I am trying to convert a date string in continental Portuguese back to epoch time using bash. My default locale is en_US.utf8

My example string is Mai 12 06:58:47 WEST 2015

I have already tried doing:

LC_TIME="pt_PT.utf8" date --date="Mai 12 06:58:47 WEST 2015" +%s    
LC_ALL="pt_PT.utf8" date --date="Mai 12 06:58:47 WEST 2015" +%s

First command gives back the error date: invalid date and second command returns the same error in Portuguese.

I also tried with pt_PT which does not makes sense, I think, as I do not have that locale installed.

How can I do it?


Sadly, with GNU date this is not currently possible. From the docs:


Display the date and time specified in datestr instead of the current date and time. datestr can be in almost any common format. It can contain month names, time zones, ‘am’ and ‘pm’, ‘yesterday’, etc. For example, --date="2004-02-27 14:19:13.489392193 +0530" specifies the instant of time that is 489,392,193 nanoseconds after February 27, 2004 at 2:19:13 PM in a time zone that is 5 hours and 30 minutes east of UTC.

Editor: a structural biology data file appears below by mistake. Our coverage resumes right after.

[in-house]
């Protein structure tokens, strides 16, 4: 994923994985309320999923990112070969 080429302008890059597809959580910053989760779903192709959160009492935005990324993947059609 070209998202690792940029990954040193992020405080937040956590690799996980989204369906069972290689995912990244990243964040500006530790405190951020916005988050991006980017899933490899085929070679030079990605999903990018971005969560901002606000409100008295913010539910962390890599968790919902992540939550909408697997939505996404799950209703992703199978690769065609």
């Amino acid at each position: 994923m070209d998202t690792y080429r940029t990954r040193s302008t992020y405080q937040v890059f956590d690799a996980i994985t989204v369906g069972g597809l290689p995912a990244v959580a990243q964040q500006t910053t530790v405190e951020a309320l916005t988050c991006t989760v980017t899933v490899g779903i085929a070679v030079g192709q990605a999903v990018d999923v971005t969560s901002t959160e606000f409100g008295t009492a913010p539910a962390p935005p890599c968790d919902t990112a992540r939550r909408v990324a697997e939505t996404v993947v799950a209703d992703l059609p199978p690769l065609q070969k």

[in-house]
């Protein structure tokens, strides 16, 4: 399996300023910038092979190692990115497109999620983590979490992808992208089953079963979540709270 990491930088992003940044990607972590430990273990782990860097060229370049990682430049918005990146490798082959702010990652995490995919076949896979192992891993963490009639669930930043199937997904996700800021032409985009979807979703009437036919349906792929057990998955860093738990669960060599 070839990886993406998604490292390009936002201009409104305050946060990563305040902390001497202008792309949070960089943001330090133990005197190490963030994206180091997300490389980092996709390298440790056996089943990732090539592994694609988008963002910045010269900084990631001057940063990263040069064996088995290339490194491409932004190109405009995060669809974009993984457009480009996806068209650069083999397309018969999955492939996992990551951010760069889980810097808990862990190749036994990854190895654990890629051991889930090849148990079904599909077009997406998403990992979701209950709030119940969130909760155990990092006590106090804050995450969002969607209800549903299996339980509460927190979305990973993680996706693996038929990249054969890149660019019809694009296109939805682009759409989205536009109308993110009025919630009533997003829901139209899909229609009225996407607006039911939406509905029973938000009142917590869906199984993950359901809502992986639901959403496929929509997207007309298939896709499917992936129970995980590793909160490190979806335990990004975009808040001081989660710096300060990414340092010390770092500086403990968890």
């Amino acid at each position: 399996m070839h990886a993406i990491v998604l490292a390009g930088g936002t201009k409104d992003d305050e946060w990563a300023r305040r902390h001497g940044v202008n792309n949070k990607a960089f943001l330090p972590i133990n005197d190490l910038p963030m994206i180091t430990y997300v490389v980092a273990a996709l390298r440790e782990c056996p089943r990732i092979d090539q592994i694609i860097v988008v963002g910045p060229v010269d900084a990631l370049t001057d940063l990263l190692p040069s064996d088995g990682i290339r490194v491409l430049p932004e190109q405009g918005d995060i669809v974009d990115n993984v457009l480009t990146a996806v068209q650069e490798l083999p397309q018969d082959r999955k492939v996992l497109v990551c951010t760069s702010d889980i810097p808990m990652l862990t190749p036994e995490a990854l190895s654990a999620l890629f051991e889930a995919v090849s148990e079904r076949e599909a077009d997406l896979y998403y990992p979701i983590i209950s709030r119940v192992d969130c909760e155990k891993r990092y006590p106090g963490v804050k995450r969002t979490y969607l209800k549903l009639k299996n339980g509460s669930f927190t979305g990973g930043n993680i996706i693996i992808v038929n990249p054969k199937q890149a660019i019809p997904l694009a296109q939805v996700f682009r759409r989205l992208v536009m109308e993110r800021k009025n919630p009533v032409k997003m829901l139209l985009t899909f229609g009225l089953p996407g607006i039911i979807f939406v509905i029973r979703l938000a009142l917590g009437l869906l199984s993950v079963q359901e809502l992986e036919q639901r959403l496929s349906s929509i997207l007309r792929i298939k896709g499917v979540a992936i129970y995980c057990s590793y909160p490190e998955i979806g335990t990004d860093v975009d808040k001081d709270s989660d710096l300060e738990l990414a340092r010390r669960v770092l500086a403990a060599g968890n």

Note: input currently must be in locale independent format. E.g., the LC_TIME=C below is needed to print back the correct date in many locales:

date -d "$(LC_TIME=C date)"

(emphases added)

  • Nice catch. I had a quick look at the man page, and did not spot that. Thanks for the help. – Rui F Ribeiro Jun 9 '17 at 17:29

GNU date only understands the English ones,

You can try ksh93:

$ LC_ALL=pt_PT.UTF-8 ksh -c 'printf "%(%F)T\n" "Mai 12 06:58:47 WEST 2015"'

Or zsh:

zmodload zsh/datetime
strftime -rs t "%b %d %H:%M:%S %Z %Y" "May 12 06:58:47 WEST 2015"
strftime %F $t
  • This one in korn shell is a nice alternative; for other people besides @Stéphane, yes, I do know other languages/utils are able to process it. – Rui F Ribeiro Jun 9 '17 at 18:40

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